And don’t kid yourself. If the book Fifty Shades of Grey is something you’ve read or if you’ve attended the movie’s opening this weekend, the corruption is already rooted in your soul. That’s the way sin is. Sin burrows down into your soul and tarnishes whatever was beautiful, cheapens and degrades whatever was truly romantic, and turns putrid all that was true and good. Don’t be snake-charmed by the counterfeit that is Fifty Shades of Grey.
11 thoughts on “Deconstructing Fifty Shades of de Sade”
AMEN! Bret and I went to a showing of Gone With The Wind at our local theater tonight. Not exactly a story of marital bliss and true love, but definitely a great movie (and book.)
One of my favorite movies/books! It certainly reflects that actions have consequences as well as what it looks like when a culture dies.
I like your deconstruction.
Like you, I’m never going to read any of these books or these movie(s).
You can bet that much more of this filth is going to come and it will be much more violent and much more perverse because many will jump onto the success of the book/movie trying to make a quick buck.
In the same way that Harry Potter or Dan Brown’s “Da Vinci Code” inspired a wave of imitations.
Inevitably those imitations will reach new lows because the readers will be desensitized and that requires ever more shocking material to cause new thrill and excitement. I’m afraid that this will quickly degenerate to new hitherto unimaginable breaches of taboos and truly hellish perversions becoming the “normal” in this kind of “literature”.
I think that it will eventually end in bestiality and pedoppilia and even worse things that I can’t even imagine.
Liberals/progressives love this, of course. They want all kinds of perversions to become acceptable. “We’re so tooolerant”.
Don’t think that the names were coincidence. Maybe, Christian is implying that even good Christians can do such things and it’s OK and normal to do them.
God, have mercy.
You have posited a future which is frightening, but likely. You also make an excellent point about the name Christian indicating even Christians should feel “normal” indulging in BDSM. A total distortion of course, but some may be taken in by the allure. Indeed, may God have mercy!
PS: I want to congratulate you for creating and mantaining such a beautiful blog. It really shows that you have put much love and effort in it. Read some of your poems and posts and I love your deep thinking.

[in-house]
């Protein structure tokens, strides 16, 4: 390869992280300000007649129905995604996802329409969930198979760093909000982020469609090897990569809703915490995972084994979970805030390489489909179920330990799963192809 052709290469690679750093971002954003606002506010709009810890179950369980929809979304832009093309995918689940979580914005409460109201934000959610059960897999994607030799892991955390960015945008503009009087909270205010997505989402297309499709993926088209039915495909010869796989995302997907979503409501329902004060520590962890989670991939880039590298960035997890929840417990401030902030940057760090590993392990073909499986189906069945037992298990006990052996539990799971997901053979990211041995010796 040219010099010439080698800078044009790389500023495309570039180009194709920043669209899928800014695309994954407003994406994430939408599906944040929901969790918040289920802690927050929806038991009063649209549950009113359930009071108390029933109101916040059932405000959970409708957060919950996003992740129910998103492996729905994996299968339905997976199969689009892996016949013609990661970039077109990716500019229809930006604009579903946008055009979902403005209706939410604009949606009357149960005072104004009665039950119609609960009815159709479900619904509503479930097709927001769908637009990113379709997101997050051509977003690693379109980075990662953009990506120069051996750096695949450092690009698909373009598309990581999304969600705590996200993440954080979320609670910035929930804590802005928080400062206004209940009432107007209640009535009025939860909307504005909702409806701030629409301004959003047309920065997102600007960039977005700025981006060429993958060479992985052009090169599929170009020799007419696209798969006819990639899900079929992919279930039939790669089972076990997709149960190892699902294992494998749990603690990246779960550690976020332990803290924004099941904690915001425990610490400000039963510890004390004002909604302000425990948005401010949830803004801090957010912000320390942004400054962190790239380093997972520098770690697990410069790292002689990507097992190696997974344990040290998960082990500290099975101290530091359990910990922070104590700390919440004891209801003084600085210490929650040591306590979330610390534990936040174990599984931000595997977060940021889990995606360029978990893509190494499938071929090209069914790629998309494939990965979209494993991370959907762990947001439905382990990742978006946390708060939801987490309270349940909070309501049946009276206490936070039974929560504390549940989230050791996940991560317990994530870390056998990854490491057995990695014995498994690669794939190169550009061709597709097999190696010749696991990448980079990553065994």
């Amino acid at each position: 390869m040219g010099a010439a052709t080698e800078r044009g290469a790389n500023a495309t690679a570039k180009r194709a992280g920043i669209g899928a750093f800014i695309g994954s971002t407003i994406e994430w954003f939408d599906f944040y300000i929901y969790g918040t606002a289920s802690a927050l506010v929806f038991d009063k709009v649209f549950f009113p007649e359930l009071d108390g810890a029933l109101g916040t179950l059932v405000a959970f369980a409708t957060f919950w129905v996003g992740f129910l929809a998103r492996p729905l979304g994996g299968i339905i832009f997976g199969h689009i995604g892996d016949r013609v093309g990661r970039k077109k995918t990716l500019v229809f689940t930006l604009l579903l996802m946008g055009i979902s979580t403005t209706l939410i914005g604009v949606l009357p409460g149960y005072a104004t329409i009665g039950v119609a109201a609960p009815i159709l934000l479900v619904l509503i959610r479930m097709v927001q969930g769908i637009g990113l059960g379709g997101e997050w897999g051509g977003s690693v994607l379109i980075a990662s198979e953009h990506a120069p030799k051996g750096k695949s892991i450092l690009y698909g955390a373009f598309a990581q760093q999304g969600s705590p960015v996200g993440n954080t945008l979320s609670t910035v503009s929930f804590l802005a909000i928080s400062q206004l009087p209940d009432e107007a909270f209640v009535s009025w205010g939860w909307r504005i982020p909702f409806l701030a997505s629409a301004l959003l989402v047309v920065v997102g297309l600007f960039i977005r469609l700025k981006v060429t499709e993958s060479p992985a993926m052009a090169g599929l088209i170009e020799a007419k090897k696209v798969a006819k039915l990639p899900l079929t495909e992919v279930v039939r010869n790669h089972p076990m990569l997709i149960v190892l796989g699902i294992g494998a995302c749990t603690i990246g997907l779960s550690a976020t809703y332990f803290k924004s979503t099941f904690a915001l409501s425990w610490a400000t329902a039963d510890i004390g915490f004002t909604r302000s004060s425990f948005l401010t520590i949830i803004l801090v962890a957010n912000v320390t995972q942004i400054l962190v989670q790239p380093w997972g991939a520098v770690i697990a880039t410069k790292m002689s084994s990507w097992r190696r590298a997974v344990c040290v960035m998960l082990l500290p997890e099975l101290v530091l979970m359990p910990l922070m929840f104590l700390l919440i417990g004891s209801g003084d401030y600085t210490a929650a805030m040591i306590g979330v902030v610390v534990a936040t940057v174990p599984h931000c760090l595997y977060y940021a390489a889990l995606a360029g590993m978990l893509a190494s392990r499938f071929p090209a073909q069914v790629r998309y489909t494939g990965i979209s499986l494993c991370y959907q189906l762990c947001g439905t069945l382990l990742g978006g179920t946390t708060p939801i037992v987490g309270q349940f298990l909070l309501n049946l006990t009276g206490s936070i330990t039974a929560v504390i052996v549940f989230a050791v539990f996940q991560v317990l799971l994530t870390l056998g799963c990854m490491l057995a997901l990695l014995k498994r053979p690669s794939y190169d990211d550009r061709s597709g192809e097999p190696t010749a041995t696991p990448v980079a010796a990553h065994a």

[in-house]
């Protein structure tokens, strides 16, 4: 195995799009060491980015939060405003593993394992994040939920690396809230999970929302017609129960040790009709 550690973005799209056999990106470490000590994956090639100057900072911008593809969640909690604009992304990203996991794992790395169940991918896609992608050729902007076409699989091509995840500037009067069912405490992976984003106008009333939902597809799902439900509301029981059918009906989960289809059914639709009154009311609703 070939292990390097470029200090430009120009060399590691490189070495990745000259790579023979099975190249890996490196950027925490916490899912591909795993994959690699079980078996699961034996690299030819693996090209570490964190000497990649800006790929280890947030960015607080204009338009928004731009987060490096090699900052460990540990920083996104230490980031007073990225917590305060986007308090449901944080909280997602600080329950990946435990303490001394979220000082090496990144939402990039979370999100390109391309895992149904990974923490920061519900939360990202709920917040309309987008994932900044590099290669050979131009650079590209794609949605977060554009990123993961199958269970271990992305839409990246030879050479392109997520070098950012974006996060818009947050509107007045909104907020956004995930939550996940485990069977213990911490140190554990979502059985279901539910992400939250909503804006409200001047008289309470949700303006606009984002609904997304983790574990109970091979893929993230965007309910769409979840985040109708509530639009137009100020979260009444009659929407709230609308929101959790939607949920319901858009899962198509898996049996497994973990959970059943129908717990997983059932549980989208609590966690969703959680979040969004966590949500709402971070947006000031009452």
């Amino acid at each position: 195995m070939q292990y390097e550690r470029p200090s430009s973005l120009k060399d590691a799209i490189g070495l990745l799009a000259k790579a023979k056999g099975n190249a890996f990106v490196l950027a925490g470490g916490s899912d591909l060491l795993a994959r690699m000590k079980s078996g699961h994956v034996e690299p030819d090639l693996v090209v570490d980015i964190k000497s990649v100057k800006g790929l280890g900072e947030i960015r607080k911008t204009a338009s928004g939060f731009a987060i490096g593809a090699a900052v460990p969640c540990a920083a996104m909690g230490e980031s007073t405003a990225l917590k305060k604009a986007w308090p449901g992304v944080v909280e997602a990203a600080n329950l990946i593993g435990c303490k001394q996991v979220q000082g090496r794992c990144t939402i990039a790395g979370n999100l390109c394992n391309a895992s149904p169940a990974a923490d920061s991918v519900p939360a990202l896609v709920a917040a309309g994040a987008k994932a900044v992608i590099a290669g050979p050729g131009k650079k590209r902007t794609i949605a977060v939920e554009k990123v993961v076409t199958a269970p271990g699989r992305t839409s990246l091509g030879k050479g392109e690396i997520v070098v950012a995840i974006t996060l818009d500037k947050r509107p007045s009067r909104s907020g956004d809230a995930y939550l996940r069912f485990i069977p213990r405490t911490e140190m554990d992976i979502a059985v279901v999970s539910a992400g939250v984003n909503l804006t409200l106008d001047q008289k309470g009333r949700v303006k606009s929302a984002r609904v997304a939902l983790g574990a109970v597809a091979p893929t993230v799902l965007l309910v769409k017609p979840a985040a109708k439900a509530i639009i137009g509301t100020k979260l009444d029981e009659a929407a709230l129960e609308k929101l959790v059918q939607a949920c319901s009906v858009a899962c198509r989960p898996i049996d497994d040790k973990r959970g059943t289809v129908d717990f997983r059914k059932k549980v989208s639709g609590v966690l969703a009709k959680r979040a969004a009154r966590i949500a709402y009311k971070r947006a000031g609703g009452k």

BTW, are your ancestors from Germany?
I live in Germany and although the name Oelschlaeger is not as common as Müller, Meier or Schulz I’ve encountered it quite a few times.
Thanks so much for your encouraging comments! Yes, my ancestors on both sides are from Germany. The Oelschlaegers came from Birkenfeld (?) about 1840 to central Missouri.
My dad’s Stricker family came a bit later from Horste, Halle, Westfalen, Germany or maybe Bielefeld or Gutersloh? I’ve never been there, but my older brother has lived in Germany and Austria (though not now).
Last fall, we visited with a family named Eppe who came to the US. (The Stricker relatives who stayed in Germany kept the name Eppe.)
This is likely more information than you cared to know, but I am enthusiastic about genealogy! Thanks again for your comments. I hope you’ll stay in touch!
Fascinating how the internet can connect two persons thousands of miles away while one of them lives just a few hundred miles from the other’s ancestors place of origin.
Since you put a question mark behind Birkenfeld I just entered Ölschläger in the German Wikipedia and got the following results from this page http://de.wikipedia.org/wiki/Oelschl%C3%A4ger
Ölschläger about 400 surnames primarily from the Enzkreis district
Oelschläger about 1700 surnames primarily from the Enzkreis district
Birkenfeld is part of the Enzkreis district.
So, Birkenfeld seems right.
The name stricker yielded no useful results though I’m convinced that one can find them elsewehere.
Maybe this information is useful for you.
I’m definitely going to visit your blog regularly.
Yes, the internet has made the expansive world seem small! Thanks for sending the links! I’m always in knowing more about our origins. I look forward to hearing more comments from you in the future! Don’t be a stranger.
It makes me laugh (then retch all over my bondage gear !) how some Godless elitists think that S & M, bondage, domination/submission and similar sexual deviancy is somehow sophisticated and kinky. Where do people get these ideas? I can understand how the sexual repression of Victorian England may have formed some of these tastes… but in this day and age it is just vestigial perversity – a throwback. To me, it seems so weird to mix up power politics and ritual abuse with sex.
I have zero interest in the “50 Shades” movie. Just another symptom of a nation that has lost its way.
Yep, vestigial perversity that goes all the way back to Judges – “every man did what was right …” etc. and likely all the way back to Genesis. Sadly, I have to ask myself, what’s next in this nation/culture that’s lost its way?
Probably “sustainably-produced” gladiator executions (but you have to pay to download the app to your phone…)